Irene Dahl figured if she was going to organize a fundraiser for a cause dear to her heart, she might as well have some fun doing it.
Dahl is the primary organizer of this year’s Bust a Move for Breast Cancer, a charity event that was held on Saturday at Pope John Paul II School where participants took part in a Zumba session.
“Breast cancer is very close to my heart,” Dahl shared. “Last year I lost my young cousin to breast cancer, so I just want to get the word out there to try to raise money so other families don’t have to go through what we went through. Someday we will find a cure.”
The three-hour event was hosted by Pulse Fitness Studio, where there were five different instructors leading the floor.
Pulse owner Magdalena Dziekonski said the vibe of the event makes it attractive and fun for participants as they raise funds for a cause that has touched nearly everybody in the community.
“I think it’s just the whole atmosphere, the fact that you can raise money and dance for three hours,” Dziekonski said. “I know there are a lot of people that have lost either relatives or friends to cancer so it hits close to home for a lot of people.”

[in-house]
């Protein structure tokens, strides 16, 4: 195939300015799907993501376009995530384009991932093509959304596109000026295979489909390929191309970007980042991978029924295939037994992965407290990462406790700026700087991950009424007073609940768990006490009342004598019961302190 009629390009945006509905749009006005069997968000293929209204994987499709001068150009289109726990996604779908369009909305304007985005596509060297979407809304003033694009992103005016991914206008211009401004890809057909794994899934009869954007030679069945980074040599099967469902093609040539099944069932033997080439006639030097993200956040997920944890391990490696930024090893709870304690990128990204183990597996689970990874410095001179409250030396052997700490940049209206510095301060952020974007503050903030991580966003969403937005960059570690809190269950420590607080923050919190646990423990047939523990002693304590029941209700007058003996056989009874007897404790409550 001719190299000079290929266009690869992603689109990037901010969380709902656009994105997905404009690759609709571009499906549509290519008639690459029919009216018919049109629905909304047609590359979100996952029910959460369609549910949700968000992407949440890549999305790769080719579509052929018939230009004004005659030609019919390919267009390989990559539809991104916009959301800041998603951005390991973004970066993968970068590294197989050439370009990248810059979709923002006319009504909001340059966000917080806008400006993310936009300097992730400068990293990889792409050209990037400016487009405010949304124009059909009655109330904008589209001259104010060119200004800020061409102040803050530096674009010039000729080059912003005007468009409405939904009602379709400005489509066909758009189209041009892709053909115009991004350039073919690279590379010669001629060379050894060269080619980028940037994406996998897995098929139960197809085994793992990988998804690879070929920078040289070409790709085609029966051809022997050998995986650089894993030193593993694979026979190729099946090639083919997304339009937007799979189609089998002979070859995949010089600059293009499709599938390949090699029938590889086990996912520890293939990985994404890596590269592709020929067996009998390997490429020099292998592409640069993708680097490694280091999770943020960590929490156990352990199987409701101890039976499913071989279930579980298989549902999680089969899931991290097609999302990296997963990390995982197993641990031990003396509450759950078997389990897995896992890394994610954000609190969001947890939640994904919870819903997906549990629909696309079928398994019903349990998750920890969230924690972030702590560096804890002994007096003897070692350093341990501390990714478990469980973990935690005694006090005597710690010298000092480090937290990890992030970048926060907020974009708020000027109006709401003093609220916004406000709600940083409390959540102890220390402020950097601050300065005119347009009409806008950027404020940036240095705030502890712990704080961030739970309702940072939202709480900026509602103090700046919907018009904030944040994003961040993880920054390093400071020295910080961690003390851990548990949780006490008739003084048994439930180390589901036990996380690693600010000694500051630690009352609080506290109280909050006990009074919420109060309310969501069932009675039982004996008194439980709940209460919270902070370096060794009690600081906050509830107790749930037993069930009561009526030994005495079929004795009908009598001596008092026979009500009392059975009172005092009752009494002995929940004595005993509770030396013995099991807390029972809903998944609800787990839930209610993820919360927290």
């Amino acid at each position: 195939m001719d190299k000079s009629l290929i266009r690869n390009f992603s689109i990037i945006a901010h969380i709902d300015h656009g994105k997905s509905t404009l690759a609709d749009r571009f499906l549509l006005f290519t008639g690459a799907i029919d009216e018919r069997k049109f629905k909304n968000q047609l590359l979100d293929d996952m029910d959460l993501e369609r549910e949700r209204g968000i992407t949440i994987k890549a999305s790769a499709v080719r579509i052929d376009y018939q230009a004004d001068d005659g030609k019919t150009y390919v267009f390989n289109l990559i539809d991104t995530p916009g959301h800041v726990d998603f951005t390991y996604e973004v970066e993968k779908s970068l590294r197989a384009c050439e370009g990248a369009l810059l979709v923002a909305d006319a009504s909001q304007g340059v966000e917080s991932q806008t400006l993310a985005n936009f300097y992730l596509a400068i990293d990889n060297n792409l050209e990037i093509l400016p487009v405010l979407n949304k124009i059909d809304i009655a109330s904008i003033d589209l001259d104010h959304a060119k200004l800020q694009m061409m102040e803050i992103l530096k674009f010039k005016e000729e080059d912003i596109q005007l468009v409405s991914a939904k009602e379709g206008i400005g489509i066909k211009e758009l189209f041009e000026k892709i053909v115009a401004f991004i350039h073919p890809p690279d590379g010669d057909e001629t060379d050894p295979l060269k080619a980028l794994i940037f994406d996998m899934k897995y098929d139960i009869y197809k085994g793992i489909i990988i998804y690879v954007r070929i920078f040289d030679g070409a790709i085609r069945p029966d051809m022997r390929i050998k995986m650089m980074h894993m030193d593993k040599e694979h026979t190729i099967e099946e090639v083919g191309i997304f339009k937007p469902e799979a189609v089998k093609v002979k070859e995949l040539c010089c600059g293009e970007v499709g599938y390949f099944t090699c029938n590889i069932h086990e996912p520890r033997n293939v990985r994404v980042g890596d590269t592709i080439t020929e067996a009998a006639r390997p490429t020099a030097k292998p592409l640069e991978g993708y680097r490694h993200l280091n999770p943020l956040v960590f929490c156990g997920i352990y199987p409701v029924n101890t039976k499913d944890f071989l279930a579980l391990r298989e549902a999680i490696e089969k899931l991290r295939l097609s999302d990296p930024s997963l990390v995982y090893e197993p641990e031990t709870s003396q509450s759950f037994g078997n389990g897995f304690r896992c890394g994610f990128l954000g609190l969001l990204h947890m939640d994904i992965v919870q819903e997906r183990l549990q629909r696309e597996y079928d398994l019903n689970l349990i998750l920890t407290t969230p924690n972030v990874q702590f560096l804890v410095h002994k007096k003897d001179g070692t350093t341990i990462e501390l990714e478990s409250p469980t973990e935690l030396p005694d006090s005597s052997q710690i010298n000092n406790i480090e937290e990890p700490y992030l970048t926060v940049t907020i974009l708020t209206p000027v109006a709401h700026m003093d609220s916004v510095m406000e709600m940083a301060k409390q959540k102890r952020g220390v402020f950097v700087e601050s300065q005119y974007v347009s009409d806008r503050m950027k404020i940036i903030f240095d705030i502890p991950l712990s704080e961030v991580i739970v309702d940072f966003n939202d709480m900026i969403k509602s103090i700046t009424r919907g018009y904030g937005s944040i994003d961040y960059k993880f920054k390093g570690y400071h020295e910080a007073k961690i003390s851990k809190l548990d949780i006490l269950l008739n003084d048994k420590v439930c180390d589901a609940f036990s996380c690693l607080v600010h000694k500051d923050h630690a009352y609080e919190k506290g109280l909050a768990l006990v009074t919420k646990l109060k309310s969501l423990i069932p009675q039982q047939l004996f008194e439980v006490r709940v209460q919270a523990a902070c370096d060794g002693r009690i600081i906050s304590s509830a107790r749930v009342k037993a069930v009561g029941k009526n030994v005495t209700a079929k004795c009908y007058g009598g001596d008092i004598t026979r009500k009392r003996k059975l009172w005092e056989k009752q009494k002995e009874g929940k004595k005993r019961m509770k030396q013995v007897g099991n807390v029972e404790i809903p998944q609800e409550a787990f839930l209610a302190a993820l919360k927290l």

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Those taking part gain pledges, with no minimum account required to step foot on the floor. The first year of the event showed the success of the event.
Last year’s inaugural event raised over $10,000 for the Canadian Cancer Society while providing participants with an opportunity to cut loose.
On site was Highlights for Hope, as they provided put in pink hair highlights to participants looking to wear their support for breast cancer awareness.
The event also helps introduce people to Zumba, a fast-growing fitness movement, without committing to a class or feeling out of place.
“We find a lot of people come out to it because it’s a lot of fun,” Dahl said. “It shows how strong we are as women, and we’re trying to get more men out to join us in Zumba. Just the whole fitness idea and staying strong and healthy is also another side of fighting the cancer.”
This is not the first foray into fundraising for Pulse, as they have twice hosted similar fundraisers for colon cancer.
Each time they find there is no shortage of people willing to raise money to dance.
“Zumba has grown so much, even in the last year, in Thunder Bay that so many people are happy to participate in these kind of events,” Dziekonski said.”
“It’s really great how we all come together and we’re all fighting for the same cause. It makes us really strong and it makes the bond stronger too.”
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